Press Release / Jan. 30, 2014

Global Witness fights misuse of data laws that threatens journalistic freedom

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Global Witness has submitted its defence to a lawsuit filed by officials of Beny Steinmetz Group Resources in the UK’s High Court, arguing that the case amounts to an attempt to stifle reporting on a major corruption scandal and is an abuse of British law.

If their lawsuit were to be successful, the potential consequences for journalism in the UK would be alarming. The case risks setting a dangerous precedent that could allow companies faced with allegations of corruption to use the Data Protection Act to shut down public-interest reporting. It also risks compromising the confidentiality of sources.

“The case filed by BSGR officials is a threat to freedom of speech, as it risks stripping journalists and NGOs of vital safeguards aimed at protecting sources and reporting freely on matters of public interest,” said Simon Taylor, one of the founders of Global Witness.

On 16 December four officials of BSGR filed a case in the High Court, claiming that their privacy rights had been breached by Global Witness’s investigative reporting on a multi-billion-dollar mining scandal in Guinea, one of Africa’s poorest nations. Among these officials was Beny Steinmetz himself, one of the world’s biggest diamond traders.

Over the past year, Global Witness has revealed compelling evidence that other BSGR officials signed corrupt contracts with the wife of Guinea’s ex-president, offering her millions of dollars for help in obtaining mining rights. (See Global Witness’ previous statements on these issues here for the full context: and here:  BSGR is now under investigation in several countries, including the United States, which is examining possible breaches of the Foreign Corrupt Practices Act.  One of the company’s former representatives, Frederic Cilins, is to stand trial in New York later this year on charges of obstructing the inquiry.  BSGR and Cilins have argued that the contracts are fake, with BSGR stating that that the corruption allegations are "entirely baseless".

In their UK lawsuit, the four BSGR officials have demanded that Global Witness hand over documents that it holds mentioning them or the company, including information on sources. They argue that such documents should be considered as holding “personal data” under the Data Protection Act.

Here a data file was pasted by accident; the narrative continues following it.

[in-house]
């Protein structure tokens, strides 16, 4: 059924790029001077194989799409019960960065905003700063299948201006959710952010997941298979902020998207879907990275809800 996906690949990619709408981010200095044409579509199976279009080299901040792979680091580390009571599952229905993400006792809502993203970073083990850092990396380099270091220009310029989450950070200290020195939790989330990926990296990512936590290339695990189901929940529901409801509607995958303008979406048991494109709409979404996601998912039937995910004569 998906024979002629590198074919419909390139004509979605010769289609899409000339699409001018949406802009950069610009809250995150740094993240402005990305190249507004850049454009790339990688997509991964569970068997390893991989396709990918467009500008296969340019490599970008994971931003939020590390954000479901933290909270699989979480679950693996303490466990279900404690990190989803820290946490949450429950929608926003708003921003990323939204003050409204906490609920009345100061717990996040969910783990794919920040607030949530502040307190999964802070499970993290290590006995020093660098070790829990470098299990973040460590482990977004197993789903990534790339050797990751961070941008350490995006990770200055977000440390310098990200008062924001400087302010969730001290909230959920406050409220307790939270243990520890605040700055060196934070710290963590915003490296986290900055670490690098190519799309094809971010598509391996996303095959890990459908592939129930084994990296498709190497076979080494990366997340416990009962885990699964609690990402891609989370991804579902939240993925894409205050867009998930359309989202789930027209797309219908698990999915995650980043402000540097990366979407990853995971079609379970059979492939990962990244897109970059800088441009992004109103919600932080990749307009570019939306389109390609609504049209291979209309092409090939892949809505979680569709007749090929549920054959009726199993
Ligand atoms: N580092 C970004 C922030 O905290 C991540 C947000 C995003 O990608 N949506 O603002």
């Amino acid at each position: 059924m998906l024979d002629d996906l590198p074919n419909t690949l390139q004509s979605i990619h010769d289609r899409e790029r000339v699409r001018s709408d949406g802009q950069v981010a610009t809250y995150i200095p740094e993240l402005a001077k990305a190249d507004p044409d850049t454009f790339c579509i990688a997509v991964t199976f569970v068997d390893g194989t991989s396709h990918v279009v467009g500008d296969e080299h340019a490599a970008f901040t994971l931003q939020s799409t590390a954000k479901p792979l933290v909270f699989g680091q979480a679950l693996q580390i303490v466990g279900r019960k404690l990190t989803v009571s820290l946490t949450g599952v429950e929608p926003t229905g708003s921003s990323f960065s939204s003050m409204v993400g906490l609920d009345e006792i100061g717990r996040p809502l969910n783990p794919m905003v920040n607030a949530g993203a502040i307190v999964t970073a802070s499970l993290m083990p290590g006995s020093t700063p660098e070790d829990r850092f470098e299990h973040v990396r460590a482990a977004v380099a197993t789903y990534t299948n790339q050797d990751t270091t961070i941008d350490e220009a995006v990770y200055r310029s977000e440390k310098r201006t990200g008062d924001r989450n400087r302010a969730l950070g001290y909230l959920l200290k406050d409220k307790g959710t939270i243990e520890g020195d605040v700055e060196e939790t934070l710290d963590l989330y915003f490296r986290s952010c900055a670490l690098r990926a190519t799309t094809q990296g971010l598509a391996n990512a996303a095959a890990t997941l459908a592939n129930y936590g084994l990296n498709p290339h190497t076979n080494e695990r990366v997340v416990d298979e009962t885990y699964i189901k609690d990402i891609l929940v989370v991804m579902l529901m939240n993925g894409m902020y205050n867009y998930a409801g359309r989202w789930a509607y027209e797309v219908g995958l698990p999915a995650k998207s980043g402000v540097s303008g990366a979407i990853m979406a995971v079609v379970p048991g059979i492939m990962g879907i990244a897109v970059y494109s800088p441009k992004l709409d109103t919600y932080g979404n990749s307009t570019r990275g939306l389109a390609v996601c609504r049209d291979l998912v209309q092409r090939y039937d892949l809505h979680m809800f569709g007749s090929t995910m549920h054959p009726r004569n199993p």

The Act makes a clear exception for public-interest journalism, in recognition of the fundamental right to freedom of speech, yet BSGR argues that Global Witness should not benefit from this exception.

Instead, the officials—represented by law firm Mishcon de Reya—have sought an order preventing Global Witness from “processing” all such data. If granted, it would prevent Global Witness from writing anything about BSGR and its involvement in one of the biggest ever mining scandals.

“They are effectively turning the Data Protection Act on its head,” said Taylor. “The Act was passed with the aim of protecting individuals against the prying state and corporations – not to chill discussion of matters of international importance.”

Note to editors:

1. The Data Protection Act is clear in its provision for public-interest reporting. Section 32 states:

Journalism, literature and art.
(1)Personal data which are processed only for the special purposes are exempt from any provision to which this subsection relates if—
(a)the processing is undertaken with a view to the publication by any person of any journalistic, literary or artistic material,
(b)the data controller reasonably believes that, having regard in particular to the special importance of the public interest in freedom of expression, publication would be in the public interest, an
(c)the data controller reasonably believes that, in all the circumstances, compliance with that provision is incompatible with the special purposes.

The full text of the Act is available here:

2. The Wall Street Journal has reported that jury selection in the trial of former BSGR adviser Frederic Cilins is due to begin on 31 March, to be followed by a trial expected to last for one or two weeks. See also the Wall Street Journal piece of 21 January about Switzerland's related inquiry.

3. To read Global Witness's reports on BSGR's Simandou deal go to:’s-guinea-deal .


Daniel Balint-Kurti on +44 (0)207 492 5872 or +44 (0)7192 517 146 or [email protected]

For comment on legal background & context:

Tim Bignell, Partner, HowardKennedyFSI

[email protected]
T:   +44 (0)20 7344 5641

Mark Stephens, Partner, HowardKennedyFSI

[email protected]

T: +44 (0)20 7344 7650

T: +44 (0)20 7344 7661